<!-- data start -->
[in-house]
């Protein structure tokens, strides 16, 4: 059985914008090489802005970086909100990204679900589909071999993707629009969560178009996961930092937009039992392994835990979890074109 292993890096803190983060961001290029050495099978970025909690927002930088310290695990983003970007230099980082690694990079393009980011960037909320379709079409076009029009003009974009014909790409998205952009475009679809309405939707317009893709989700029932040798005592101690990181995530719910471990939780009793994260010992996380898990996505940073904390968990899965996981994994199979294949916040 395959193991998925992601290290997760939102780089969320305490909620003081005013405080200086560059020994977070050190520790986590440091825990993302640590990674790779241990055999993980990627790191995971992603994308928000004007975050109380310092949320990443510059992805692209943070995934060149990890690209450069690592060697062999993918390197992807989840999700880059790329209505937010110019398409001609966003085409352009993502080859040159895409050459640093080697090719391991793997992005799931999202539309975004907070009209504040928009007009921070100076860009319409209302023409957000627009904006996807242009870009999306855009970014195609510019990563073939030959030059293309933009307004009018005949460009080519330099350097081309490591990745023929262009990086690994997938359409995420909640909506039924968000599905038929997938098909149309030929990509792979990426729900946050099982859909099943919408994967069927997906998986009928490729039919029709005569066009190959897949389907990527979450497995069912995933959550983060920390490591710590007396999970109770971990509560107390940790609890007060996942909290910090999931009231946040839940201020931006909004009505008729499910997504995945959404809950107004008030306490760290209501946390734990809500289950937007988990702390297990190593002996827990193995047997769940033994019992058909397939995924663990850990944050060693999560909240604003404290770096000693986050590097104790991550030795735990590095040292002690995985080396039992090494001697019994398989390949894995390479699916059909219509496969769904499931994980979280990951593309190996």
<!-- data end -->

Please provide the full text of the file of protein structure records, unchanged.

[in-house]
């Protein structure tokens, strides 16, 4: 059985914008090489802005970086909100990204679900589909071999993707629009969560178009996961930092937009039992392994835990979890074109 292993890096803190983060961001290029050495099978970025909690927002930088310290695990983003970007230099980082690694990079393009980011960037909320379709079409076009029009003009974009014909790409998205952009475009679809309405939707317009893709989700029932040798005592101690990181995530719910471990939780009793994260010992996380898990996505940073904390968990899965996981994994199979294949916040 395959193991998925992601290290997760939102780089969320305490909620003081005013405080200086560059020994977070050190520790986590440091825990993302640590990674790779241990055999993980990627790191995971992603994308928000004007975050109380310092949320990443510059992805692209943070995934060149990890690209450069690592060697062999993918390197992807989840999700880059790329209505937010110019398409001609966003085409352009993502080859040159895409050459640093080697090719391991793997992005799931999202539309975004907070009209504040928009007009921070100076860009319409209302023409957000627009904006996807242009870009999306855009970014195609510019990563073939030959030059293309933009307004009018005949460009080519330099350097081309490591990745023929262009990086690994997938359409995420909640909506039924968000599905038929997938098909149309030929990509792979990426729900946050099982859909099943919408994967069927997906998986009928490729039919029709005569066009190959897949389907990527979450497995069912995933959550983060920390490591710590007396999970109770971990509560107390940790609890007060996942909290910090999931009231946040839940201020931006909004009505008729499910997504995945959404809950107004008030306490760290209501946390734990809500289950937007988990702390297990190593002996827990193995047997769940033994019992058909397939995924663990850990944050060693999560909240604003404290770096000693986050590097104790991550030795735990590095040292002690995985080396039992090494001697019994398989390949894995390479699916059909219509496969769904499931994980979280990951593309190996």